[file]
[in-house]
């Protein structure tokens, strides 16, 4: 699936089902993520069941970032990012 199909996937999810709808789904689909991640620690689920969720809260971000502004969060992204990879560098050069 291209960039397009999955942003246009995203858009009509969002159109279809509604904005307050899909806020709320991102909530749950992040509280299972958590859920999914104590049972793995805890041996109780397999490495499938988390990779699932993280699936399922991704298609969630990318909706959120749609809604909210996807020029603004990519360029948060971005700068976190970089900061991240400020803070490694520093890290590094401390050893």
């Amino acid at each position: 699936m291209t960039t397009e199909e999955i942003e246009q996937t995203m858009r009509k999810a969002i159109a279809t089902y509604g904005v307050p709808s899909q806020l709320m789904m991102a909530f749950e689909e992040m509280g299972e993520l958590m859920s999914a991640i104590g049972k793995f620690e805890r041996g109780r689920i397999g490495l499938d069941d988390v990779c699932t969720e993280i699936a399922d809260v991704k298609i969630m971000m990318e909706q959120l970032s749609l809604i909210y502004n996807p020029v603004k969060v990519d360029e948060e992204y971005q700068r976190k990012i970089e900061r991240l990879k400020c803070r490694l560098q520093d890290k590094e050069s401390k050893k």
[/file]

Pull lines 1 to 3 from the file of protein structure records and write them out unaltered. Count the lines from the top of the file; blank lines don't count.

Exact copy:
[in-house]
């Protein structure tokens, strides 16, 4: 699936089902993520069941970032990012 199909996937999810709808789904689909991640620690689920969720809260971000502004969060992204990879560098050069 291209960039397009999955942003246009995203858009009509969002159109279809509604904005307050899909806020709320991102909530749950992040509280299972958590859920999914104590049972793995805890041996109780397999490495499938988390990779699932993280699936399922991704298609969630990318909706959120749609809604909210996807020029603004990519360029948060971005700068976190970089900061991240400020803070490694520093890290590094401390050893």
């Amino acid at each position: 699936m291209t960039t397009e199909e999955i942003e246009q996937t995203m858009r009509k999810a969002i159109a279809t089902y509604g904005v307050p709808s899909q806020l709320m789904m991102a909530f749950e689909e992040m509280g299972e993520l958590m859920s999914a991640i104590g049972k793995f620690e805890r041996g109780r689920i397999g490495l499938d069941d988390v990779c699932t969720e993280i699936a399922d809260v991704k298609i969630m971000m990318e909706q959120l970032s749609l809604i909210y502004n996807p020029v603004k969060v990519d360029e948060e992204y971005q700068r976190k990012i970089e900061r991240l990879k400020c803070r490694l560098q520093d890290k590094e050069s401390k050893k």